Canadian Cancer Society invests in innovative local research
LONDON, ON, May 5 /CNW/ - Three London scientists are receiving new funding from the Canadian Cancer Society for their work in innovative cancer research.
"It's exciting that local researchers, like Dr. Eugene Wong, were successful in this year's national grant competition considering the research funding success rate was only 15%," says Angie Woodcock, Manager, Elgin-Middlesex Unit, Canadian Cancer Society. "This is a huge accomplishment and important for this community because this team's past Society-funded research has already made a difference in the lives of cancer patients in the London area."
Dr. Wong's previous research has already impacted more than 60 prostate cancer patients in the London area who were treated with a new individualized radiation technique as part of a clinical trial. Dr. Wong's team is actively translating this technique so it can be used more routinely for people with prostate cancer and other cancers.
With his new funding ($331,833), Dr. Wong and a team of radiation oncologists and imaging scientists at the London Regional Cancer Centre plan to continue improving radiation therapy by studying techniques that allow doctors to see how much blood flows through a tumour and use this information to better guide cancer treatment. This research will help to individualize radiation treatment based on the specific biology of the tumour as indicated by its blood supply.
"My hope is that by combining past and present research efforts, we will be able to further maximize tumour control and minimize toxicities from radiation, improving the quality of life for all patients that are going to receive radiotherapy," says Dr. Wong.
Other successful London scientists
Dr. John Lewis at the Lawson Health Research Institute is investigating a protein called CD151, which plays a key role in the ability of cancer cells to spread, or metastasize, to other parts of the body. Through studying the molecular basis of this protein and others involved in the spread of cancer, Dr. Lewis hopes that this research could lead to new therapies that prevent cancer from metastasizing.
Since metastasis is responsible for the deaths of 90% of people with cancer, this study has the potential to have an important impact on patients' outcomes. Dr. Lewis is receiving $389,667 for this project.
In London, 150 cancer patients have been involved in this project, having donated their tissue to be screened for the CD151 protein.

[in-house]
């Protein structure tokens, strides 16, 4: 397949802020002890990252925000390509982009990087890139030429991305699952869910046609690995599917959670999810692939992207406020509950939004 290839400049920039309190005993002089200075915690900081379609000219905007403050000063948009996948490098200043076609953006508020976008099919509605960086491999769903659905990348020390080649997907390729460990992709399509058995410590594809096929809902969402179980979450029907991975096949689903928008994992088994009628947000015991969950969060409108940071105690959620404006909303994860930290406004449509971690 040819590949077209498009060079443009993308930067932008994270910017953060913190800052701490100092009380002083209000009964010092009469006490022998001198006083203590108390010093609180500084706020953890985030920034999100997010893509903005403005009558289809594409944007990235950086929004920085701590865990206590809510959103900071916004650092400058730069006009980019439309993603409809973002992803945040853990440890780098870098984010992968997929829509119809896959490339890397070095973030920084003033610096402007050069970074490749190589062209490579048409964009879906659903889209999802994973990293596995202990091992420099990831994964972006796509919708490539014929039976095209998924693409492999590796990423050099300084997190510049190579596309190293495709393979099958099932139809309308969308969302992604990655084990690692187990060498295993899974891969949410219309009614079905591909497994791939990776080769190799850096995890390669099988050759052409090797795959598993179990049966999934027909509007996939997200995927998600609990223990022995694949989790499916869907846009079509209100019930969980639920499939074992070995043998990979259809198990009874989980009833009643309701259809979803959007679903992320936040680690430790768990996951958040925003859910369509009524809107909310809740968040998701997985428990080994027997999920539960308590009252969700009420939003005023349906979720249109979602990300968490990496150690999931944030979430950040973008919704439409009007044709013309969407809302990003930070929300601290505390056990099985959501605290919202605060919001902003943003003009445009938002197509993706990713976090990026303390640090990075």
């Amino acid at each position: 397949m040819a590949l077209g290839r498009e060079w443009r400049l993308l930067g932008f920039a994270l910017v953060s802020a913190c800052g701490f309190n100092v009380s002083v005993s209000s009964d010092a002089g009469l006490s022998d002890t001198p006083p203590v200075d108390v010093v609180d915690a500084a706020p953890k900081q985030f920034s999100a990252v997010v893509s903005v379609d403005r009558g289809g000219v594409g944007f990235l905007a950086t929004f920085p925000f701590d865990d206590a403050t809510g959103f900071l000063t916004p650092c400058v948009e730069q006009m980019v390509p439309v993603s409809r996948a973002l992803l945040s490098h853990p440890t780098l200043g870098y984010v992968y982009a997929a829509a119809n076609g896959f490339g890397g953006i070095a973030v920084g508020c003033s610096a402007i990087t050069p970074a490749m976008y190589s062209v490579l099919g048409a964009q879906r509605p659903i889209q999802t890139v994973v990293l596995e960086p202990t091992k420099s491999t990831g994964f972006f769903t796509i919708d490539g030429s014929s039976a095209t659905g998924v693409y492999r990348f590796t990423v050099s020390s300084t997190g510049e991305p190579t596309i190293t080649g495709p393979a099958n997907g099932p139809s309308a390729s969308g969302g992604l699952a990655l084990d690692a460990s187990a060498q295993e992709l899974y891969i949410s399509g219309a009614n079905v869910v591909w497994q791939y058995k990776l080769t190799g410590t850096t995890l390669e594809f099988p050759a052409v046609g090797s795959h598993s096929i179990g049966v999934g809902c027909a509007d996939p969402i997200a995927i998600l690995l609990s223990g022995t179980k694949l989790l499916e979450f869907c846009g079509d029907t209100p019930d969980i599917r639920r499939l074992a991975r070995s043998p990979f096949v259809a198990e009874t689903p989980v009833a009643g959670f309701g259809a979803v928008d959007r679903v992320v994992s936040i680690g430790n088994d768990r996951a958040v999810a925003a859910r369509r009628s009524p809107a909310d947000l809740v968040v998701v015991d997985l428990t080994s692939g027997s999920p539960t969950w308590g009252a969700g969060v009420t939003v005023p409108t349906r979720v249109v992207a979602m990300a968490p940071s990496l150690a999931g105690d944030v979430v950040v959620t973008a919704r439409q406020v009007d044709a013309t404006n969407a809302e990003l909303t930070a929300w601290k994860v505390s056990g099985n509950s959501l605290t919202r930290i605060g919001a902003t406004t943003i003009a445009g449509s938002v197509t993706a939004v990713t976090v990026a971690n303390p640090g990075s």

Dr. Shawn Li at the University of Western Ontario is targeting Numb, a protein that has multiple functions regulating cell growth and behaviour and can contribute to cancer onset and development. This project will build on existing knowledge about the mechanisms behind Numb's role in cancer development and may lead to the identification of potential targets for new treatments. Dr. Li is receiving $410,688.
"It's thanks to the generosity of our supporters that we are able to contribute new funding to promising research that will impact people with cancer and is led by top-notch scientists dedicated to outsmarting this disease," says Heather Wright, Southwestern Regional Representative, Canadian Cancer Society, Ontario Division Board of Directors.
This investment in excellent cancer research helps further the Canadian Cancer Society's mission to eradicate cancer and improve the lives of people living with cancer.
The London research grants were three of 66 new research grants across the country worth $24 million announced today by the Canadian Cancer Society. In the past six years, researchers in London have received close to $6 million in Society research funding.
About the Canadian Cancer Society
The Canadian Cancer Society fights cancer by doing everything we can to prevent cancer, save lives and support people living with cancer. Join the fight! Go to fightback.ca to find out how you can help. When you want to know more about cancer, visit our website at cancer.ca or call our toll-free bilingual Cancer Information Service at 1 888 939-3333.
SOURCE Canadian Cancer Society (Ontario Division)
For further information: For further information: Media contact: Christine Koserski, Public Affairs, Canadian Cancer Society, Ontario Division: (416) 323-7030 or firstname.lastname@example.org